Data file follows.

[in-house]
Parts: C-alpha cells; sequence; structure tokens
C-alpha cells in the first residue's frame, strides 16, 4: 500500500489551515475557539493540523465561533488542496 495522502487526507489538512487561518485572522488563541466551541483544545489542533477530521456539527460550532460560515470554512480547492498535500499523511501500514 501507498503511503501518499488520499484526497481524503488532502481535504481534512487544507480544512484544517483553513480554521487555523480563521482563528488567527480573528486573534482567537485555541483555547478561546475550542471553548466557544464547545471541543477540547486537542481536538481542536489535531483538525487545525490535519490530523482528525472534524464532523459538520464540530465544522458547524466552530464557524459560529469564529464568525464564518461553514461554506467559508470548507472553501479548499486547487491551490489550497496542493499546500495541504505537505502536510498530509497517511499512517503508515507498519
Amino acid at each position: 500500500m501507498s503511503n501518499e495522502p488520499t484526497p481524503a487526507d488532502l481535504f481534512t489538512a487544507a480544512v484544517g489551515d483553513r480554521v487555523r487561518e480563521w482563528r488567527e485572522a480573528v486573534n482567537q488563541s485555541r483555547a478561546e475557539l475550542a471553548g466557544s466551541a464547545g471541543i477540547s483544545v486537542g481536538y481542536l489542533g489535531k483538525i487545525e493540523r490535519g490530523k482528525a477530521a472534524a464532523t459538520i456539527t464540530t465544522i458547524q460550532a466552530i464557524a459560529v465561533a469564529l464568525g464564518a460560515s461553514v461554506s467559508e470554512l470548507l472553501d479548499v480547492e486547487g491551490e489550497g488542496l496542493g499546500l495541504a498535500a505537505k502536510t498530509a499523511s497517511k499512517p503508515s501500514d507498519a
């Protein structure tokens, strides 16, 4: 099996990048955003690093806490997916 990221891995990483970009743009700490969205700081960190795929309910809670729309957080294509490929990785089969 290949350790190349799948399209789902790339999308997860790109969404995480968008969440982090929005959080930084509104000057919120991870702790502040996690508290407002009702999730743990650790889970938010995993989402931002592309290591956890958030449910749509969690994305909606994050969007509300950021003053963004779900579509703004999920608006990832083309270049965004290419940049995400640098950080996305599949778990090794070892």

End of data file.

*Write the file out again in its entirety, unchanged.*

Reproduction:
[in-house]
Parts: C-alpha cells; sequence; structure tokens
C-alpha cells in the first residue's frame, strides 16, 4: 500500500489551515475557539493540523465561533488542496 495522502487526507489538512487561518485572522488563541466551541483544545489542533477530521456539527460550532460560515470554512480547492498535500499523511501500514 501507498503511503501518499488520499484526497481524503488532502481535504481534512487544507480544512484544517483553513480554521487555523480563521482563528488567527480573528486573534482567537485555541483555547478561546475550542471553548466557544464547545471541543477540547486537542481536538481542536489535531483538525487545525490535519490530523482528525472534524464532523459538520464540530465544522458547524466552530464557524459560529469564529464568525464564518461553514461554506467559508470548507472553501479548499486547487491551490489550497496542493499546500495541504505537505502536510498530509497517511499512517503508515507498519
Amino acid at each position: 500500500m501507498s503511503n501518499e495522502p488520499t484526497p481524503a487526507d488532502l481535504f481534512t489538512a487544507a480544512v484544517g489551515d483553513r480554521v487555523r487561518e480563521w482563528r488567527e485572522a480573528v486573534n482567537q488563541s485555541r483555547a478561546e475557539l475550542a471553548g466557544s466551541a464547545g471541543i477540547s483544545v486537542g481536538y481542536l489542533g489535531k483538525i487545525e493540523r490535519g490530523k482528525a477530521a472534524a464532523t459538520i456539527t464540530t465544522i458547524q460550532a466552530i464557524a459560529v465561533a469564529l464568525g464564518a460560515s461553514v461554506s467559508e470554512l470548507l472553501d479548499v480547492e486547487g491551490e489550497g488542496l496542493g499546500l495541504a498535500a505537505k502536510t498530509a499523511s497517511k499512517p503508515s501500514d507498519a
């Protein structure tokens, strides 16, 4: 099996990048955003690093806490997916 990221891995990483970009743009700490969205700081960190795929309910809670729309957080294509490929990785089969 290949350790190349799948399209789902790339999308997860790109969404995480968008969440982090929005959080930084509104000057919120991870702790502040996690508290407002009702999730743990650790889970938010995993989402931002592309290591956890958030449910749509969690994305909606994050969007509300950021003053963004779900579509703004999920608006990832083309270049965004290419940049995400640098950080996305599949778990090794070892």